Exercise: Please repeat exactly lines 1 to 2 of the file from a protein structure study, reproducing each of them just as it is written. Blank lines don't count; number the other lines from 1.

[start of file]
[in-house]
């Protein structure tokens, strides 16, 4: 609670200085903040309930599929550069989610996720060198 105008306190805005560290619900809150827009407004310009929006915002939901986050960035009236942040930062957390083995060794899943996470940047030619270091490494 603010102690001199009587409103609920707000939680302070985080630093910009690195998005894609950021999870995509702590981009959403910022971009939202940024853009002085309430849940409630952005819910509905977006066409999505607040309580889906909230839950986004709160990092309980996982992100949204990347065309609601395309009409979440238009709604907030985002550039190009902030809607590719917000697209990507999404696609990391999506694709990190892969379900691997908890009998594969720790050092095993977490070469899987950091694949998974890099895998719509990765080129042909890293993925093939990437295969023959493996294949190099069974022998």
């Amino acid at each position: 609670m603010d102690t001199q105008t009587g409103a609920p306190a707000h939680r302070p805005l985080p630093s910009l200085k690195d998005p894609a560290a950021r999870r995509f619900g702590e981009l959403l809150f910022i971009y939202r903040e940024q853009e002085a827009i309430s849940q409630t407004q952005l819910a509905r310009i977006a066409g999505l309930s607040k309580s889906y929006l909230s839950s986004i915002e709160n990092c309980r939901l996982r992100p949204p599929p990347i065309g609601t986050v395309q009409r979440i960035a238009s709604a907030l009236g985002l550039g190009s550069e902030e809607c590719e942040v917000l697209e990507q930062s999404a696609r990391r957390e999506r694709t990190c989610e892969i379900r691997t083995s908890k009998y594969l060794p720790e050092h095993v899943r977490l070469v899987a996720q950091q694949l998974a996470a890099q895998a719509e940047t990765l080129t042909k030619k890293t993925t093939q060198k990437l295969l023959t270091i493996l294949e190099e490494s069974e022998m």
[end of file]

[in-house]
């Protein structure tokens, strides 16, 4: 609670200085903040309930599929550069989610996720060198 105008306190805005560290619900809150827009407004310009929006915002939901986050960035009236942040930062957390083995060794899943996470940047030619270091490494 603010102690001199009587409103609920707000939680302070985080630093910009690195998005894609950021999870995509702590981009959403910022971009939202940024853009002085309430849940409630952005819910509905977006066409999505607040309580889906909230839950986004709160990092309980996982992100949204990347065309609601395309009409979440238009709604907030985002550039190009902030809607590719917000697209990507999404696609990391999506694709990190892969379900691997908890009998594969720790050092095993977490070469899987950091694949998974890099895998719509990765080129042909890293993925093939990437295969023959493996294949190099069974022998």